Are High-Yield Bonds Worth The Risk Right Now?
With economic activity at a standstill, it’s a foregone conclusion that we are going to see some high-risk corporate loans go unpaid – it’s only a question of how many.
Default rates in this sector have been relatively benign, running below 3%. But market observers believe they could easily triple to reach double-digit territory by the end of the year.
During the worst of the Covid-19 selloff, the average high-yield corporate bond was trading at just 80 cents on the dollar (down from around 100 a month ago). Bonds in the imperiled energy sector were driven down to 50 cents on the dollar. In turn, falling bond prices caused yields to shoot higher.
Relative to comparable treasuries, high-yield debt spreads widened from 356 basis points in early March to 999 points (or nearly 10 percentage points).
Enter: The Fed
Then, the Federal Reserve stepped in. Aside from lowering interest rates, the Fed announced a number of programs aimed at stabilizing the economy and providing economic relief. There’s the Paycheck Protection Program, of course, which is understandably getting a lot of attention. But the Fed is also getting into the corporate bond business…
The Fed on March 23 announced it would for the first time purchase corporate bonds, backstop direct loans to companies and extend credit to small businesses. On Thursday, it said it would expand its bond-buying to include companies recently downgraded into junk territory as well as junk bond exchange-traded funds (ETFs).
This is truly unprecedented. But perhaps necessary. Widening spreads reflect the growing risk that many of these loans (which are issued by shakier borrowers) will go sour. Some are already trading at levels that investors would recover in bankruptcy court. The last time we saw spreads this high was during the 2011 European sovereign debt crisis, when Greece, Italy, and several other nations needed bailout intervention to stay afloat.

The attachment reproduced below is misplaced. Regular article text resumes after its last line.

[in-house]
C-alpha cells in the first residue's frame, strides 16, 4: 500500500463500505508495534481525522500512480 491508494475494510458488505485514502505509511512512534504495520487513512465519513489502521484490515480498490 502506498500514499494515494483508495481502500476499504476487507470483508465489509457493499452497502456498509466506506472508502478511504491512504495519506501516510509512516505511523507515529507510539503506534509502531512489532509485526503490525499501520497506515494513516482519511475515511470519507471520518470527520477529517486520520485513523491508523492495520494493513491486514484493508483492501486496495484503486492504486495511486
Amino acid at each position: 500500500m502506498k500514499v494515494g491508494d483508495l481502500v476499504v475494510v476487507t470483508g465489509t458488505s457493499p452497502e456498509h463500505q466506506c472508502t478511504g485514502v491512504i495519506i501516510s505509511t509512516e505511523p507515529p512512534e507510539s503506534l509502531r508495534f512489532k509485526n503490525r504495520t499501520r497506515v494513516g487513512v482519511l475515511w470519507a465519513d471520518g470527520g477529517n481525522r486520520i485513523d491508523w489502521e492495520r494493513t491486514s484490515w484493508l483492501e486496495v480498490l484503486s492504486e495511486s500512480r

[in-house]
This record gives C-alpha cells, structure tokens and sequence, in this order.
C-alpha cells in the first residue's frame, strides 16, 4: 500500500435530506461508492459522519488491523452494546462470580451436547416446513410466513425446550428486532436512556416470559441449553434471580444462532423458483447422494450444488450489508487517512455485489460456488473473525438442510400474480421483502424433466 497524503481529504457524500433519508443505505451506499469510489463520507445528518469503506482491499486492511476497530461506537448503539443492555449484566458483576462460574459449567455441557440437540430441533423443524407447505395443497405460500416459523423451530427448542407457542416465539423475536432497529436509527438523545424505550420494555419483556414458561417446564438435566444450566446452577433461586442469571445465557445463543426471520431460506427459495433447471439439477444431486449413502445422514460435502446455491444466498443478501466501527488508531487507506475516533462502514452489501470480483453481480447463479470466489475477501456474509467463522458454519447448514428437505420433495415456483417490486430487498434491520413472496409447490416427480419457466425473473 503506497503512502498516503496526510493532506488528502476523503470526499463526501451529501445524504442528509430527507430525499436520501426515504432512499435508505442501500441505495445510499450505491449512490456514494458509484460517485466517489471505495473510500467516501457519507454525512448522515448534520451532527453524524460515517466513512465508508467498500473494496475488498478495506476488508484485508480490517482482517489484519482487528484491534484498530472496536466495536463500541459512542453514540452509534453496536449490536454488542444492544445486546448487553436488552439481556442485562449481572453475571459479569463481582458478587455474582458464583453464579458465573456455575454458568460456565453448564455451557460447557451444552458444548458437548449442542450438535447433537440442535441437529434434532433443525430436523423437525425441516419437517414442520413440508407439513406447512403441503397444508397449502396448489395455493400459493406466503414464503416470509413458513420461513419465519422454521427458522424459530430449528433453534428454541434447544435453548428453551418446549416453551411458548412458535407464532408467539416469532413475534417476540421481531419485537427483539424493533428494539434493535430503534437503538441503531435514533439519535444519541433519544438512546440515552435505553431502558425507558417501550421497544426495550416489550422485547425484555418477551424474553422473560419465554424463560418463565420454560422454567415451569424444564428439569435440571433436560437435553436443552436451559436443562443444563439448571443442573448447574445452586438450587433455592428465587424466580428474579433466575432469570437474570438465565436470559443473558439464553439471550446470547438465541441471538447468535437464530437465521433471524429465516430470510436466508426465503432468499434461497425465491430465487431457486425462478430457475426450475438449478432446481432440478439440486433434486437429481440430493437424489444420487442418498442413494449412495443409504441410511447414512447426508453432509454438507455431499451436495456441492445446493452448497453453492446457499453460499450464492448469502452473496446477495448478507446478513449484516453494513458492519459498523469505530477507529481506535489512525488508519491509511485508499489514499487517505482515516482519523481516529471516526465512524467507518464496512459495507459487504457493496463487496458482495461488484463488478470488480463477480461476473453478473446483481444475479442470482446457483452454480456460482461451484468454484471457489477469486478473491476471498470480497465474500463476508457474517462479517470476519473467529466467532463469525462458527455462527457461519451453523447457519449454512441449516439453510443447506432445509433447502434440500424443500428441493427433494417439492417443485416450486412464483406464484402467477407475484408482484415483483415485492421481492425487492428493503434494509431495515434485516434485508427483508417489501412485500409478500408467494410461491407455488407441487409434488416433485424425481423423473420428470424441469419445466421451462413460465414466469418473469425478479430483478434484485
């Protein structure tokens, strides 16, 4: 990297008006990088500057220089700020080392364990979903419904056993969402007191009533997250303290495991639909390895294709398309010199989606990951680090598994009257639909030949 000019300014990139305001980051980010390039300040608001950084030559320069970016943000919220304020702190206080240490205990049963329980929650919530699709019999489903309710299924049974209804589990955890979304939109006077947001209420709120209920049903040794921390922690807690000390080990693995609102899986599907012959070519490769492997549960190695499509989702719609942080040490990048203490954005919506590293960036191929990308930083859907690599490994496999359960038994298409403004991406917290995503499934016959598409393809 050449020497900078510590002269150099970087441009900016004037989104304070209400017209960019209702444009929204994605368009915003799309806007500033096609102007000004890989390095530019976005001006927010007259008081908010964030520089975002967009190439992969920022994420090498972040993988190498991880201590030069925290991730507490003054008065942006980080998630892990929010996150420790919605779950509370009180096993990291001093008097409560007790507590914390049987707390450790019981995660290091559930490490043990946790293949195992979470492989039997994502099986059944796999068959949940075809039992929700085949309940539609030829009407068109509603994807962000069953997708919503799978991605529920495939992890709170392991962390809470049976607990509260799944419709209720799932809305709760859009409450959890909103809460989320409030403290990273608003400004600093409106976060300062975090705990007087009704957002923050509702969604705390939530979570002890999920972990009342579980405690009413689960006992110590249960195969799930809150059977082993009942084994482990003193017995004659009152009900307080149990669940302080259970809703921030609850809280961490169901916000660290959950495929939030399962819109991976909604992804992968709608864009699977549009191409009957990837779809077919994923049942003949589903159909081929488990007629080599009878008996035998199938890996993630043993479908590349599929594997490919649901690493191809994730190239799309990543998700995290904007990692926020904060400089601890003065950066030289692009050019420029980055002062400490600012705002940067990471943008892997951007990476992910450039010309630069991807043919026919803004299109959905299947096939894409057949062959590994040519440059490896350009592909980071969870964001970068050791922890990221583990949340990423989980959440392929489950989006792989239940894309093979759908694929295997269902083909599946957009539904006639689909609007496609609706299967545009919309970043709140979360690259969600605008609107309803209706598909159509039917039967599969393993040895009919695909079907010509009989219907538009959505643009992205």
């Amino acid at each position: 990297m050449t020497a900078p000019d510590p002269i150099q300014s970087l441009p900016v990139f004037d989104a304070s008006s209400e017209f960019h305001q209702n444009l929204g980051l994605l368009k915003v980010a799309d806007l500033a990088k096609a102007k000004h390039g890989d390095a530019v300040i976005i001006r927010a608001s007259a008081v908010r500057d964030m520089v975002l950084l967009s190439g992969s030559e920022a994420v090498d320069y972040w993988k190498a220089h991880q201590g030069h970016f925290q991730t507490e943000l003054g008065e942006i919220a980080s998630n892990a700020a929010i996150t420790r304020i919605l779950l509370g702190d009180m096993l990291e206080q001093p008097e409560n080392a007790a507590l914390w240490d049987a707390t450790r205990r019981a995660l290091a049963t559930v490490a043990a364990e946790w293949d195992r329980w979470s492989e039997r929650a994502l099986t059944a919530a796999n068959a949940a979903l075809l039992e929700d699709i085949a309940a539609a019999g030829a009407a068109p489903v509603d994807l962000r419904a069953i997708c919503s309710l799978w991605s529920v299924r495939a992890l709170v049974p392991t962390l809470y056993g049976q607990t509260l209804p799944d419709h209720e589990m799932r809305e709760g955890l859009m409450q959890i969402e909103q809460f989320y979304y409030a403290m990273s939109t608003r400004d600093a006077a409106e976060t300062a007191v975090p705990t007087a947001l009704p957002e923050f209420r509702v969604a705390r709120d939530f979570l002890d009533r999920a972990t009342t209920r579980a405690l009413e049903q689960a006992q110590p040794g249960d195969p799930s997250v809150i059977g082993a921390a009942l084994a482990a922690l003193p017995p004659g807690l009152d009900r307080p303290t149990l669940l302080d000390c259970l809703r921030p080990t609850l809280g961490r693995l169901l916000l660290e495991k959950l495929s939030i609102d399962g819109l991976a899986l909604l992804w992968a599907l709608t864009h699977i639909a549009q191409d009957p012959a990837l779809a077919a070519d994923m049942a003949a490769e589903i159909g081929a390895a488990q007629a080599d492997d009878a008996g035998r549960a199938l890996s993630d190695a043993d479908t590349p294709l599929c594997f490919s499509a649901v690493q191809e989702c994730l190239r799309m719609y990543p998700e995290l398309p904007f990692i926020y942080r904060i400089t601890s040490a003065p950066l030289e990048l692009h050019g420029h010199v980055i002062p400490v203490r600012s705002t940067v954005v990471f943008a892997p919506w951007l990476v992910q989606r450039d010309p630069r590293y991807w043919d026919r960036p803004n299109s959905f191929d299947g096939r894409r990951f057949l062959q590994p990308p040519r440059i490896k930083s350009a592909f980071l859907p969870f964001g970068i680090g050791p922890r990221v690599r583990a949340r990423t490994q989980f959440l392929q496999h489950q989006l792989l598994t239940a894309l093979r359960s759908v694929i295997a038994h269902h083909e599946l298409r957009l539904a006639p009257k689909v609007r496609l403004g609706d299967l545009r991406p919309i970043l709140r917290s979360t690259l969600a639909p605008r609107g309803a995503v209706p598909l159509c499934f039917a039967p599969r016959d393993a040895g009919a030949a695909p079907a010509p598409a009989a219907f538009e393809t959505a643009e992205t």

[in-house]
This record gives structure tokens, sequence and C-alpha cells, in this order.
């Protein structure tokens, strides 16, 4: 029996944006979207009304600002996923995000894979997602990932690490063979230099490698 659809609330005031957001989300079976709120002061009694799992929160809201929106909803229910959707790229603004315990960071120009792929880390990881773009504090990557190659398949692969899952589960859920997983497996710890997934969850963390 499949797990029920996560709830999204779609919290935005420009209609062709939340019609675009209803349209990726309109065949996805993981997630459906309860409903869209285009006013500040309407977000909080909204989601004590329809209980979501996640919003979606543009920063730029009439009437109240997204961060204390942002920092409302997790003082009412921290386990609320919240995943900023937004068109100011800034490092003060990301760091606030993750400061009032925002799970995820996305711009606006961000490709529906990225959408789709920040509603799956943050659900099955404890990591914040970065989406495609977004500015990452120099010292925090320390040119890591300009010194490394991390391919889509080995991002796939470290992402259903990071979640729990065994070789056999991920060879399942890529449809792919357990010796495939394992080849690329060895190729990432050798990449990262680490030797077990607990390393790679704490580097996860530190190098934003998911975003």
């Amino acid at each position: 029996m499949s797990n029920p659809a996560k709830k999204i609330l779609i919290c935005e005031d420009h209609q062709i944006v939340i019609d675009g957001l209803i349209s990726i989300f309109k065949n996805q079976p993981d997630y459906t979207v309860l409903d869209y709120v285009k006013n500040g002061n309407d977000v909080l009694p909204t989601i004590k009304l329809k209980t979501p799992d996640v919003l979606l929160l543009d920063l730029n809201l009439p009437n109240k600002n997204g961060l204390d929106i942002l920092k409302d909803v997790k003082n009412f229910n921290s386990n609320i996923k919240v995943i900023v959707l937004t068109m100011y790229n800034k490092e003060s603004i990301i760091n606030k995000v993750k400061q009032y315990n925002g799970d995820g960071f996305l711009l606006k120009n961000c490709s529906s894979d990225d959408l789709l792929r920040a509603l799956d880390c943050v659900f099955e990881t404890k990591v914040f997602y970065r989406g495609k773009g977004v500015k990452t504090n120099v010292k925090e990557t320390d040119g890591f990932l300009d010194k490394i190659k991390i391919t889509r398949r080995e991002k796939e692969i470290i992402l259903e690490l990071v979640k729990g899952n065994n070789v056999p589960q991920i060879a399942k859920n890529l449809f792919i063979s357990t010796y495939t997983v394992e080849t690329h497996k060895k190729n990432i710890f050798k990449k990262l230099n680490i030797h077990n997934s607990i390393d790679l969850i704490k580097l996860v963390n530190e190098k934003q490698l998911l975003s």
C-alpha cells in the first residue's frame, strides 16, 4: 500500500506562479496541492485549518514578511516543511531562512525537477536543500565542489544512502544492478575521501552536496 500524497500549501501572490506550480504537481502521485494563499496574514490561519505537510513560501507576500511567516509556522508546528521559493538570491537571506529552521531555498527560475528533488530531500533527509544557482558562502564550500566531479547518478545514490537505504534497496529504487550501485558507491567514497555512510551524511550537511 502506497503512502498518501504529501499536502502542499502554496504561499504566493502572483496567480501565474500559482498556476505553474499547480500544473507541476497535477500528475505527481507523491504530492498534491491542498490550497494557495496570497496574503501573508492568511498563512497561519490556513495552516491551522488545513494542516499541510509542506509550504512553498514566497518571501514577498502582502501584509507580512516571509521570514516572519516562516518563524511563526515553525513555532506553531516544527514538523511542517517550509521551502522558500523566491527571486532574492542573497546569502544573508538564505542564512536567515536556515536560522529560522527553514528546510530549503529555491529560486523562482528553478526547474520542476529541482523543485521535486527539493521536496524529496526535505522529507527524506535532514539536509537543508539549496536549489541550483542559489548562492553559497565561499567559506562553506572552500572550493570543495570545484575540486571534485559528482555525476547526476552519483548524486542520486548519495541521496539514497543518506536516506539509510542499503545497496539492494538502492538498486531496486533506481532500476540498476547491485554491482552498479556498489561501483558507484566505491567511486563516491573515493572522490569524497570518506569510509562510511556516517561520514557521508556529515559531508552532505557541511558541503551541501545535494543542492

As this economic downturn deepens, we’ve seen iconic companies like Ford and Delta lose their investment-grade status. Many of the issuers that were already relegated to junk status have likewise seen their credit ratings taken down a notch or two. Even before the coronavirus hit, Moody’s reported that the number of credit downgrades was outpacing upgrades by a 2:1 margin.
In less than a month, the SPDR High Yield Bond (NYSE: JNK) exchange-traded fund plunged more than 20%, a rapid and almost unparalleled pullback. According to the Wall Street Journal, there were 1,400 issues trading with yield spreads of 1,000 points or more – the threshold for distressed debt. That’s narrowed thanks to the Fed’s backstop, but there’s still a lot of uncertainty.
Action to Take
The 7% yield this fund still offers is enticing. But a lot of the rebound is due to the Fed’s actions, pure and simple. It’s still a safe bet that we’ll see more high-yield credit downgrades in the coming weeks. That will make it even harder for those companies to borrow or refinance.
To a large extent, these high yields are compensating investors for the increased risk. Still, with the U.S. economy virtually shut down, we are in uncharted territory here. That makes a fund like JNK too risky for my taste. It has substantial exposure to hotels, casinos, and other industries with little to no incoming cash flow to service debt.
I wouldn’t rush to get in just yet. Once this shutdown has ended, there will likely be some real pockets of value in this asset class. But for now, I think it’s best to watch from the sidelines.
P.S. There’s another popular investment I’m telling my readers to avoid. And this one could get me in a lot of trouble…
I’m talking about Apple. Yes, that’s right. I know it sounds crazy, but let me ask you this… How can a company like Apple barely bring itself to pay out a mere 77 cents every four months? Frankly, I think it’s insulting that income investors should be expected to settle for such a low payout.
Fortunately, there’s a better way… You see, I’ve found a way for you to siphon off a portion of Apple’s massive cash hoard for yourself… Without having to own a single share of its bloated stock. I’ll admit, it sounds crazy — but you can get all the details right here…